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  • The Silver Trout Fishing Network
  • Yun Dae Nyeong (bio)
    Translated by Young-Jun Lee (bio)

The day I was born, July 12, 1964, my father had gone silver trout fishing at the Wangp'i River in Ulchin. He went freshwater fishing every summer, sometimes at the Wangp'i, and other times at the Kagok River in Hosan, or even the Namdae River in Yangyang. So my mother ended up giving birth to me one sweltering July day, sweating alone in labor.

My father had luck in the waters that day, returning home with a bucketful of silver trout.

"I'll take him trout fishing when he's old enough," he said, gazing down at me swaddled in a blanket.

I awoke and began to cry at these words.

I grew big like a "forced" vegetable and soon began to tag along with my father on fishing trips. The silver trout rose to the bait we cast out on the water when we went fly-fishing, or when we trolled, using live trout as decoys. We'd fish all the way up to the month of September, when the silver trout would head downstream to spawn by the river's mouth.

Just as the silver trout would return from the ocean each spring and swim upstream, I, too, would go back upriver every summer. [End Page 113]

The first time I received their bulletin was late one Wednesday night. It had been placed in my apartment mailbox. That rainy autumn evening I had just come back from Lawson's, a 24-hour convenience store. I was carrying some quick-fix food items-bread, V8, cans of beer, coffee filters, things of that sort. In the faint glow from the streetlight, I cast a long and rather lonely shadow. Stepping over my own shadow as I entered the foyer of my apartment building, I found a sky-blue envelope tucked into my orange mailbox.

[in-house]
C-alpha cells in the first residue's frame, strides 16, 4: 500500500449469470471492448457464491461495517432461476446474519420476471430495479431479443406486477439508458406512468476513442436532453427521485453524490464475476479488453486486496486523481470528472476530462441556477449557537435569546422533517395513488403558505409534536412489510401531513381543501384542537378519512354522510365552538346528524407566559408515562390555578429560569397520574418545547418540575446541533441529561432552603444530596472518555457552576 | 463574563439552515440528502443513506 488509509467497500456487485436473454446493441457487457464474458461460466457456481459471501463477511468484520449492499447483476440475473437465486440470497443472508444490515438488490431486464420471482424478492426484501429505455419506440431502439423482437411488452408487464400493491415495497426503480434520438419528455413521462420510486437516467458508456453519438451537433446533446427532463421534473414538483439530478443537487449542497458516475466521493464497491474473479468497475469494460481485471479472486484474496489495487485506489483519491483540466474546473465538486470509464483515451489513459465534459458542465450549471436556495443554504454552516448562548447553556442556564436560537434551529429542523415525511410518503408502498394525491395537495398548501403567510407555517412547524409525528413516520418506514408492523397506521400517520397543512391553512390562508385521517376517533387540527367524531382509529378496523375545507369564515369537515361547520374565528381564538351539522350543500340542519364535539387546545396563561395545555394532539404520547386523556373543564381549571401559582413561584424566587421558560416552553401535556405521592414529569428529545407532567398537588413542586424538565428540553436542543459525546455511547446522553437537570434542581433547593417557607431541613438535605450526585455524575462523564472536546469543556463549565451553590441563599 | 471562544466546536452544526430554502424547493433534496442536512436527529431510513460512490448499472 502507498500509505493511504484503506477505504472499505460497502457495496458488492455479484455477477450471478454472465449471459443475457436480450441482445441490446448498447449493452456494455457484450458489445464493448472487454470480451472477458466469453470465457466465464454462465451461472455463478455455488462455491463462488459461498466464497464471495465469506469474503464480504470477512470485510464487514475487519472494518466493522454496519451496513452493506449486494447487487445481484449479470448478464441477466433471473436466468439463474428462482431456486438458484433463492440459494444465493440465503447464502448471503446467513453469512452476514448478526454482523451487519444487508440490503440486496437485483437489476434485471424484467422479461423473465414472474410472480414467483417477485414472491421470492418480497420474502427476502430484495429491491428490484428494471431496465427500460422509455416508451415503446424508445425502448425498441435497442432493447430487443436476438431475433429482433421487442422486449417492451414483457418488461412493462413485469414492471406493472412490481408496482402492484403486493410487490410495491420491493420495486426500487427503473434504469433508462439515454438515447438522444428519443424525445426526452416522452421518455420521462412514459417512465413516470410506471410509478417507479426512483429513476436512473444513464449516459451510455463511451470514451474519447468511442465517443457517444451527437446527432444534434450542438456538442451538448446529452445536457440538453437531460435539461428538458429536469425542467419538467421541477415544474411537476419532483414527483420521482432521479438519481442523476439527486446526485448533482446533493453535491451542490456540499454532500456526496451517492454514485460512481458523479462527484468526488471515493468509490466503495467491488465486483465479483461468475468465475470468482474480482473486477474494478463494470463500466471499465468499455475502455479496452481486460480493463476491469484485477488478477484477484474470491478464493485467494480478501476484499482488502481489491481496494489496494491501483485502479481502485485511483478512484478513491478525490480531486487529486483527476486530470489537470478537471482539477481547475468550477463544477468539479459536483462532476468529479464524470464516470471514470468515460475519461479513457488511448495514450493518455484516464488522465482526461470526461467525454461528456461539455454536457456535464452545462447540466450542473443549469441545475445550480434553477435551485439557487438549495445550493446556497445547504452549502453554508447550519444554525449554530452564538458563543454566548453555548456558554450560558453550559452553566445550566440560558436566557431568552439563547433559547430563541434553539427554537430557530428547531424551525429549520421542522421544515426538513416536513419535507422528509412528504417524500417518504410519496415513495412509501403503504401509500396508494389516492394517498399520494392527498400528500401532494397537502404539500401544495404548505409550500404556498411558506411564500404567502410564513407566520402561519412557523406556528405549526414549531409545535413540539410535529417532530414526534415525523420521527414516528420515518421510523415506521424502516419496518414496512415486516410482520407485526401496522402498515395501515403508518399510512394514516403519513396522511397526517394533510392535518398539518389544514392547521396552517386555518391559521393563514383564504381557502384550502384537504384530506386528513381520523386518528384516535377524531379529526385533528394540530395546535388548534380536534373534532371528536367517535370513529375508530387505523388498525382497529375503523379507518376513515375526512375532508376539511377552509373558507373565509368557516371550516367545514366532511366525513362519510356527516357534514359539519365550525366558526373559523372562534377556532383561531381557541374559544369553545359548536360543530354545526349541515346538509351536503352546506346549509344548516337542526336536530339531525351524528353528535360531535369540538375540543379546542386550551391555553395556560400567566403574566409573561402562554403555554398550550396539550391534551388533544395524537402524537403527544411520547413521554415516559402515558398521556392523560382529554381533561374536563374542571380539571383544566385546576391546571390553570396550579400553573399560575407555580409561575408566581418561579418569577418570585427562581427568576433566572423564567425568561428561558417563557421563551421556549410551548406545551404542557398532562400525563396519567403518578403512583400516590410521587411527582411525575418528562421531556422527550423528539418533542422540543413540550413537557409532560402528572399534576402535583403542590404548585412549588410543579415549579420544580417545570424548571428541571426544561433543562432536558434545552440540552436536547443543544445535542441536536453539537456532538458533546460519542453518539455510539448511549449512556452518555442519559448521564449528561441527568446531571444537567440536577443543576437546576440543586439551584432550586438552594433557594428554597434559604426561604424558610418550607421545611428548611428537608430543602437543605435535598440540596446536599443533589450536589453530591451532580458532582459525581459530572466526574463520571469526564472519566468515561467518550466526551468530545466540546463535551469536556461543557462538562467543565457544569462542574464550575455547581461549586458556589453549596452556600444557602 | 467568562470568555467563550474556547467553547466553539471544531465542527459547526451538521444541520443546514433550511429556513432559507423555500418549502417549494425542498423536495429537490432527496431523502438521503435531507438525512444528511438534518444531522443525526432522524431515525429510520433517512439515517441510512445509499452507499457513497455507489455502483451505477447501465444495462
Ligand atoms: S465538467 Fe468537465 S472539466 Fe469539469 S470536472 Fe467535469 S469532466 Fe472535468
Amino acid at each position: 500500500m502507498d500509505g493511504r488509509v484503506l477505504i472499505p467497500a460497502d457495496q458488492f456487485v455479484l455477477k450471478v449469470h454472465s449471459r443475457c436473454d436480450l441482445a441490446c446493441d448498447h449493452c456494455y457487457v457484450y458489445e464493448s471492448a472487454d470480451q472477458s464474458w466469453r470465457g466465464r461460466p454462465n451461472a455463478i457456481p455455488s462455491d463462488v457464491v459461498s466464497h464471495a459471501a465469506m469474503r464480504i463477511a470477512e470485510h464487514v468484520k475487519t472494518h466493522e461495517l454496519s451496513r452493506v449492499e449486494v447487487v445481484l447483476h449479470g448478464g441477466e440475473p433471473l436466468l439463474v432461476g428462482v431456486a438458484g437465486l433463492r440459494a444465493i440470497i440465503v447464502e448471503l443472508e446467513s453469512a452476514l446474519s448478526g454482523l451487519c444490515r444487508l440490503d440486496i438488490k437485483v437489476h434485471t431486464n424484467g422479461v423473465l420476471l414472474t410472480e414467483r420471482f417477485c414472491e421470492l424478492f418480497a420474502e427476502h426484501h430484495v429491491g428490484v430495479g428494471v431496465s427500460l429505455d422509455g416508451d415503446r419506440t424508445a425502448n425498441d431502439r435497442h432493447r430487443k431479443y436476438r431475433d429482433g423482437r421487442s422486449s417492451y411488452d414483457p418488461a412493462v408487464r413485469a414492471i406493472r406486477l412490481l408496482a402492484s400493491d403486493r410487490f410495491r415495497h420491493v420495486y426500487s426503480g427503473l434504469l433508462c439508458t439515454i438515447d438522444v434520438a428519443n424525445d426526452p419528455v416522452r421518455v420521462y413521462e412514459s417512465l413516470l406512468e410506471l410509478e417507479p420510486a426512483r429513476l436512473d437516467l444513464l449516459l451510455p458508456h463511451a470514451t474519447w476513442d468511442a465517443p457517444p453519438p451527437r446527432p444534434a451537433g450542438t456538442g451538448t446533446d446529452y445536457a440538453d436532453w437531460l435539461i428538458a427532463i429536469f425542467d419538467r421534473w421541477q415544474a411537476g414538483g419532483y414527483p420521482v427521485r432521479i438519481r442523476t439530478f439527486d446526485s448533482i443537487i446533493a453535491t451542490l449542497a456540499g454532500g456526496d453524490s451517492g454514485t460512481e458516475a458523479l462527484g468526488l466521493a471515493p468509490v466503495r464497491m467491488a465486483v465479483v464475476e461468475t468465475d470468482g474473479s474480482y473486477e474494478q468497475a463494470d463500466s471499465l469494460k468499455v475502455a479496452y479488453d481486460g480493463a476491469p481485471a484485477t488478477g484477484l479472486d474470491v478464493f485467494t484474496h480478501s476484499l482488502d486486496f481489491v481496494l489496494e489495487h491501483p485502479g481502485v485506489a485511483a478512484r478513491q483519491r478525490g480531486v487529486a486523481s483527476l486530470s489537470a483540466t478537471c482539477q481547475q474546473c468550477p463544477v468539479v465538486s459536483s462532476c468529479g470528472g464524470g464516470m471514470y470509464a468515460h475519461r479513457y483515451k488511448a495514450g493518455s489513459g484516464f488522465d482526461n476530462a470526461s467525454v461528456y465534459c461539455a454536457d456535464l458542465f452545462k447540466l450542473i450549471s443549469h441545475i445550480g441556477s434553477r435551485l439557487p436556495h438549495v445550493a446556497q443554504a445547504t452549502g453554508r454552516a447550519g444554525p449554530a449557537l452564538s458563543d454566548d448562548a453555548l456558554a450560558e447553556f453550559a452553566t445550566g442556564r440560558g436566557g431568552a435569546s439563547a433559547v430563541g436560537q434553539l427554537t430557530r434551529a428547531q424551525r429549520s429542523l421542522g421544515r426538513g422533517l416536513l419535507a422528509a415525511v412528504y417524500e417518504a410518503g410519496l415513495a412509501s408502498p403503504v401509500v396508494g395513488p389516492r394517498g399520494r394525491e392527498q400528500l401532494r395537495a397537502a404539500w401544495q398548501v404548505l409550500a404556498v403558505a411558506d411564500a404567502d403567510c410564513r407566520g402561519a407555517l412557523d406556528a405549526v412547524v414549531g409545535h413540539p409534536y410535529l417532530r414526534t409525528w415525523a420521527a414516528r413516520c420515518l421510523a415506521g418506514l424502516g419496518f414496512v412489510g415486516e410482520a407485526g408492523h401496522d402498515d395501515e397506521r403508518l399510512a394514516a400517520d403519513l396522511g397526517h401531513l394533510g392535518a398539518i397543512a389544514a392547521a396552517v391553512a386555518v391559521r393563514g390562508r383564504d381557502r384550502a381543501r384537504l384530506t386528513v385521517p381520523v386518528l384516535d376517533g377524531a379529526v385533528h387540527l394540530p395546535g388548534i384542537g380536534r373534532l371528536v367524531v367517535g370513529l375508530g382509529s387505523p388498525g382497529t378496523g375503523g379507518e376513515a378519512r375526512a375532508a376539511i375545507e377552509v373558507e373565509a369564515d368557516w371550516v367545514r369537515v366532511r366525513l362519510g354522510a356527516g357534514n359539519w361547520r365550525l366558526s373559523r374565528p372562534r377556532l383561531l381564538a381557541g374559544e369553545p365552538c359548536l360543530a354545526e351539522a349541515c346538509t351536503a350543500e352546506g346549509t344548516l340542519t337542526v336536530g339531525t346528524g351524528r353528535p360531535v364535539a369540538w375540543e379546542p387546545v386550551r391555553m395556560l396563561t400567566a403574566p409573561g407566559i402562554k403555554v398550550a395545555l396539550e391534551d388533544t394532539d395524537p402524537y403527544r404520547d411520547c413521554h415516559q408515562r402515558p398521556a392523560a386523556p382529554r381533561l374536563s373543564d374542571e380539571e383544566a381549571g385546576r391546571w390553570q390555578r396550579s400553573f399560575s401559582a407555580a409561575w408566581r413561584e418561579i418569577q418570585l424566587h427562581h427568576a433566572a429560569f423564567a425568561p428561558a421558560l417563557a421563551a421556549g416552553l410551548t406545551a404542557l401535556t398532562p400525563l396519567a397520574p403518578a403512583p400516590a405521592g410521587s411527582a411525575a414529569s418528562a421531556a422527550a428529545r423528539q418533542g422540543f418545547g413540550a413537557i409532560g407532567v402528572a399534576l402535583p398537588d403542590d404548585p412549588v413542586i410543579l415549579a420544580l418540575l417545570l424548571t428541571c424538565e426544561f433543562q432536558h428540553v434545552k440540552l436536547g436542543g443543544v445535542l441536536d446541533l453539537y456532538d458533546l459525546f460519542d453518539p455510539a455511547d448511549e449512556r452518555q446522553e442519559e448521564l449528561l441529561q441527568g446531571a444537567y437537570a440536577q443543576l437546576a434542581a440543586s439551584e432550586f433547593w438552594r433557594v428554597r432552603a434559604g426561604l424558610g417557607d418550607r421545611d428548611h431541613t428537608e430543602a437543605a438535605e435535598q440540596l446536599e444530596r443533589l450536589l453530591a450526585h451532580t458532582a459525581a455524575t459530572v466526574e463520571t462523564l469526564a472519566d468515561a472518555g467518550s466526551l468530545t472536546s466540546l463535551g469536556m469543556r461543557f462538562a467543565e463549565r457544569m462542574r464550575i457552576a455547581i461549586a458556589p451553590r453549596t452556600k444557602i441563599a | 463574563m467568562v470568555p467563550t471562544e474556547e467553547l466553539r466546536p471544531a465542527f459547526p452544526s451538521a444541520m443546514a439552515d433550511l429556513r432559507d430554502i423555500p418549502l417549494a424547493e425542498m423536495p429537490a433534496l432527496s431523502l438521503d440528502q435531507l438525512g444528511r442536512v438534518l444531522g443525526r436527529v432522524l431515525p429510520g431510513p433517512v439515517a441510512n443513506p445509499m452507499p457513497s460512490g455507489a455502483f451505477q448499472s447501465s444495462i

In the left corner was printed "The Silver Trout Fishing Network." The sender's name, address, or telephone number were nowhere to be found. I thought for a second it had been delivered to the wrong place but my name and address were printed on the bottom right in the same font.

I stood at the entrance to the building wondering where the envelope had come from while the security guard, taking a break from the 9 o'clock news, shot a sullen glance at me through his window.

I threw my wet clothes into the washer, ate dinner, and took a shower. Then I turned on Billie Holiday and sipped a beer alone on the sofa in the dim living room, which seemed to cry out for a visitor. Billie Holiday had been unable to escape the depressing cycle of alcohol and drugs. She had crooned melancholy lyrics right up to her death at the age of forty-four in 1958. On lonesome and gloomy evenings I often drank beer and listened to her sad words. Why would someone with such a great gift take her own life? I listened to the lonely voice of a black singer who had died before I was even born, and shuddered at the realization that I had somehow arrived at the loneliest place in the world.

The phone suddenly rang, rattling the dead air in the room. I glanced over at the darkness gathering beyond the windowsill, and waited for five rings before picking up. It was rare for someone to call me so late at night.

I said hello, but for a while there was no answer. I almost hung [End Page 114] up thinking it was a wrong number, but then I heard a faint, faraway voice, "Um. . . ." I felt something wasn't right and brought the phone closer to my ear, waiting for the caller to say something. After about ten seconds, a thin, unfamiliar female voice spoke.

"You are listening to Billie Holiday."

"! . . . ."

I felt as if someone had pricked my nerves with a sharp needle. As if someone had somehow snuck into my locked room. I held my breath tightly. When faced with unexpected encounters I usually try to relax and proceed calmly. I never...